David Kersten
David Kersten is president of the Kersten Institute for Governance and Public Policy ( Kersten is also an adjunct professor of public finance and economics at the University of San Francisco.

In recent weeks and months, there has been a back and forth debate in the media and at political events regarding California deteriorating business climate. 

In particular, as discussed in a recent Fox & Hounds Daily column, the liberal-leaning Economist wrote a major story that was highly critical of California’s political economy which concluded that the trend lines indicate that there is little hope on the horizon for things to get any better.    

One prominent USC academic even described the demographic trends of able-bodied Californians fleeing the state as a “slow motion train wreck.”  

President Donald J. Trump routinely characterizes California as a “disgrace” and a “disaster” for the homeless problems in San Francisco, where he owns property, and Los Angeles, where he has visited on several occasions during his Presidency.  

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Another Angry Billionaire

Joe Mathews
Connecting California Columnist and Editor, Zócalo Public Square, Fellow at the Center for Social Cohesion at Arizona State University and co-author of California Crackup: How Reform Broke the Golden State and How We Can Fix It (UC Press, 2010)

If I were angrier, would I be richer?

The question occurs as Tom Steyer enters the presidential race, running as some sort of avenging angel against American wealth and corruption. He kept saying the word “outsider” in his announcement.

As an outsider myself to the world of billionaire outsiders, I found myself wondering: What on earth is he talking about?

But Steyer is hardly alone. The president of the United States plays a scarier, less competent and way more racist version of the billionaire outsider. And we just read obituaries for another billionaire outsider, Ross Perot.

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Anti-Recidivism Coalition Provides Transformational Criminal Justice Reform

Michele Hanisee
President of the Association of Los Angeles Deputy District Attorneys

The ADDA has long advocated rehabilitation as an alternative to incarceration – so long as that rehabilitation is effective and successful.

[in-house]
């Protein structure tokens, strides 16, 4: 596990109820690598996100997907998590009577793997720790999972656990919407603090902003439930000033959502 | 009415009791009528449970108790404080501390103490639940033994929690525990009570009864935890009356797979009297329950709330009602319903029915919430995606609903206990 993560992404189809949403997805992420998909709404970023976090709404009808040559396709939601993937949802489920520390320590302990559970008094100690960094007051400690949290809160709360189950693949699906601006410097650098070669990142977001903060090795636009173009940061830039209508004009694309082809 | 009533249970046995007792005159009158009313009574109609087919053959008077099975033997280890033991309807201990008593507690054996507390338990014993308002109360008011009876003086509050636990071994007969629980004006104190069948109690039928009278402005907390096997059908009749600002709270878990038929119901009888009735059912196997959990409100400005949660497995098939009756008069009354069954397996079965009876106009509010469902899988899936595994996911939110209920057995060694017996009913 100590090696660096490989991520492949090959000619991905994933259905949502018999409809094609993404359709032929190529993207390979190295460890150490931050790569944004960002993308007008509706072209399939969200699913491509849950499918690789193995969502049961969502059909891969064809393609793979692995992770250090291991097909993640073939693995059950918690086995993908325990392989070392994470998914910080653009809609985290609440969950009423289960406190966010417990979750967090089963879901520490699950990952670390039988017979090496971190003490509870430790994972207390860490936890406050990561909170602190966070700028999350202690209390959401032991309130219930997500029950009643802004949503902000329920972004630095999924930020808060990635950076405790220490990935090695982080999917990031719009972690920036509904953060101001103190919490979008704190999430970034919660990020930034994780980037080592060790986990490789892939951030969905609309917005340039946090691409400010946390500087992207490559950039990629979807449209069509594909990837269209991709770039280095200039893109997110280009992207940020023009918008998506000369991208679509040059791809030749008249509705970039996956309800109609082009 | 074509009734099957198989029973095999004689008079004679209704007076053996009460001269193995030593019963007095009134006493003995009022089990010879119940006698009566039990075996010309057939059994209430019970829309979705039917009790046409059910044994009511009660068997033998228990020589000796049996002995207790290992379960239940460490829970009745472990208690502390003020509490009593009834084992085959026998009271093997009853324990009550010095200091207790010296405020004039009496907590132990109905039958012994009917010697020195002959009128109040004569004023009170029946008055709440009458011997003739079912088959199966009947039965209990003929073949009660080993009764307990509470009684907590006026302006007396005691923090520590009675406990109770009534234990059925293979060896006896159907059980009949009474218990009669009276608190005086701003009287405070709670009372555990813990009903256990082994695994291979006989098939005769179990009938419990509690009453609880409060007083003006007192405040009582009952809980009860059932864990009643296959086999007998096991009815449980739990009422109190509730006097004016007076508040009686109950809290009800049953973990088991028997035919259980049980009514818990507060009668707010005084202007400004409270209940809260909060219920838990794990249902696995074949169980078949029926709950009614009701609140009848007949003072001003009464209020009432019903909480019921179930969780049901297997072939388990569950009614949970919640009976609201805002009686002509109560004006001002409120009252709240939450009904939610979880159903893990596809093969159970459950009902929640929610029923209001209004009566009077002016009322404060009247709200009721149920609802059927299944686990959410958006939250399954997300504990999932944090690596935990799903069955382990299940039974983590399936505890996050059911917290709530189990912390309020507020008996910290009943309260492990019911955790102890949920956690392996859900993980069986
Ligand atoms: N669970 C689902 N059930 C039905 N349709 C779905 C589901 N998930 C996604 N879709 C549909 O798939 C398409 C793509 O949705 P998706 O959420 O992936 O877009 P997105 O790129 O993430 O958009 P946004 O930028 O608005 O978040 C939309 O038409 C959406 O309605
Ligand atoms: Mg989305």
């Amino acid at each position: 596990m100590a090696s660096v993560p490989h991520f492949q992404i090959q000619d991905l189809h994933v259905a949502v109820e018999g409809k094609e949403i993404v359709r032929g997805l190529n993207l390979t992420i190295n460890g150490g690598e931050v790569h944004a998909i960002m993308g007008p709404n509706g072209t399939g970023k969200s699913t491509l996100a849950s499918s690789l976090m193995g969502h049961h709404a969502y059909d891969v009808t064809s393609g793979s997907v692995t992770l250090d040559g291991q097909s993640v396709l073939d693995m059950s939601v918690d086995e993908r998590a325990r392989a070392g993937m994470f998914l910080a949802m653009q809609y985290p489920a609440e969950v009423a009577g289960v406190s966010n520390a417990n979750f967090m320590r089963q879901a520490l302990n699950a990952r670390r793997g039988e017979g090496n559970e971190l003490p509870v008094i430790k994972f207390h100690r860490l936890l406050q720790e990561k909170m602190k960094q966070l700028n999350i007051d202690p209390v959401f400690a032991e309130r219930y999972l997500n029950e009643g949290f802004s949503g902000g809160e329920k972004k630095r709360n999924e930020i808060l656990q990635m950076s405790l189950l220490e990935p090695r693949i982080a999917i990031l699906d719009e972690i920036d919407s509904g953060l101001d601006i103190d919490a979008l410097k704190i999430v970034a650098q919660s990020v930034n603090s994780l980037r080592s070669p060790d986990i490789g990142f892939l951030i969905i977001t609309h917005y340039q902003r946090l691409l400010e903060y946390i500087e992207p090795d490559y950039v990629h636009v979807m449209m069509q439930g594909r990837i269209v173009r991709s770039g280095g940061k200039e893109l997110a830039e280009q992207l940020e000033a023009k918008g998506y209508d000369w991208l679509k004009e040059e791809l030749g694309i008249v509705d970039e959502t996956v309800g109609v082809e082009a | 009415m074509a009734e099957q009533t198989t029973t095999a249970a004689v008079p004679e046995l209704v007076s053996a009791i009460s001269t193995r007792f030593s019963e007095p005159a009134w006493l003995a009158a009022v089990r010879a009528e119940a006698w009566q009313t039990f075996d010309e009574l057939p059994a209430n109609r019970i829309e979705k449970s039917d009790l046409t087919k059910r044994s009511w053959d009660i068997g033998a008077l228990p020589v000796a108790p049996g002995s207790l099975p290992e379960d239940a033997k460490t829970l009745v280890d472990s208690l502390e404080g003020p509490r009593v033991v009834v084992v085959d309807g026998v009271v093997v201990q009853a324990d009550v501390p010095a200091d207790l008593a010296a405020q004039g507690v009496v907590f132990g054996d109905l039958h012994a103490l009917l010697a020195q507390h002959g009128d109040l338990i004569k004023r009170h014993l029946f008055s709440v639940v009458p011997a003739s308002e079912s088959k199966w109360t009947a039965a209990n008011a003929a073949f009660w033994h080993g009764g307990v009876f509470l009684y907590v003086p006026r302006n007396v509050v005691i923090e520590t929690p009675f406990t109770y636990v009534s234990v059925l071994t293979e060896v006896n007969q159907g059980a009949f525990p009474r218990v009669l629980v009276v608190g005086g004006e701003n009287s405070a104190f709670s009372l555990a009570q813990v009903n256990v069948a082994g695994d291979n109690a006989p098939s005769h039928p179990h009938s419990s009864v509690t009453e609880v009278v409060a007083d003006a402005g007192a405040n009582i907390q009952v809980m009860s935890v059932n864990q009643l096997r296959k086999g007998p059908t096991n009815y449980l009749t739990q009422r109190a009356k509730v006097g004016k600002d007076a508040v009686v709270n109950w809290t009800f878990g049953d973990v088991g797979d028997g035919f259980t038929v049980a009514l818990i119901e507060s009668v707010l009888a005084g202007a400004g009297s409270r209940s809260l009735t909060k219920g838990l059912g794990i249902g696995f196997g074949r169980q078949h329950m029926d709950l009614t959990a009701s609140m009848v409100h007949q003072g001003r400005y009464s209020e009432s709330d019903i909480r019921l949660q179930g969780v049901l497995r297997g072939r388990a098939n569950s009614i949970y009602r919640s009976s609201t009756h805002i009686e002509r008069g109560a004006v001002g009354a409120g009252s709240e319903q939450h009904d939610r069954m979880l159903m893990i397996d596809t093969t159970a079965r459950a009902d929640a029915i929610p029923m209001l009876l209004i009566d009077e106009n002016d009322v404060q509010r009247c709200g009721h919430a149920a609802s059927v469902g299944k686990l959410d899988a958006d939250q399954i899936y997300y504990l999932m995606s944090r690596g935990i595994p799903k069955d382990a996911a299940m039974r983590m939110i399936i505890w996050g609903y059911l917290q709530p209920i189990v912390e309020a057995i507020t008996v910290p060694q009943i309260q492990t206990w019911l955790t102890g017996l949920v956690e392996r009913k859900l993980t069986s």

We also believe reducing the prison population is a laudable goal so long as it can be done without endangering public safety. However, the initial focus should be on effective rehabilitation that does not compromise public safety, rather than planning for early releases first and then implementing rehabilitation programs after the fact.

One of the more effective rehabilitation programs is the Anti-Recidivism Coalition (ARC), located in downtown Los Angeles. I recently had the pleasure of meeting with ARC founder Scott Budnick, and members of the ARC team. While Mr. Budnick and I may not always agree on policy, his approach of keeping lines of communication open and listening to all perspectives, including those of law enforcement and crime victims is refreshing and commendable.

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Harris Gains in Poll

Joel Fox
Editor and Co-Publisher of Fox and Hounds Daily

The Quinnipiac poll this week showed Kamala Harris taking the lead in the presidential contest among California Democratic and Democratic-leaning voters. Her gain in the polls reflects rising support for her candidacy in Southern California. 

In February, Quinnipiac polled California Democratic voters on which Democratic candidate they were most excited about. Joe Biden topped Harris 60% to 58%. In April Quinnipiac asked California Democrats who they favored to lead the party.  Biden lead Harris 26% to 17%.

Now Harris is out front 23% to 21% (although well within the poll’s margin of error at 5.7%) with most observers agreeing her performance in the first Democratic debate boosted her campaign. 

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Is the Miracle of Vaccination Fading?

Henry I. Miller
Physician, molecular biologist, and senior fellow at the Pacific Research Institute. He is the co-discoverer of an enzyme that is critical in the replication of influenza virus. He was the founding director of the FDA's Office of Biotechnology.

This year’s debate over Senate Bill 276 (Pan) has generated significant controversy in an area where there should be none – the importance of vaccinating all children from often deadly or debilitating communicable diseases.

This debate comes as infectious diseases that used to claim the lives of one in six children before their fifth year are making an alarming comeback in California and nationwide. The culprits are parents who should know better – and the politicians who accommodate them.

Parents of small children today no longer know the fear of deadly childhood diseases. It wasn’t so long ago that diphtheria, measles, and whooping cough epidemics regularly killed large numbers of children and left others with permanent disabilities. As a child in the 1950s, I was prevented by my parents from going to public swimming pools during the summer because of the threat of polio.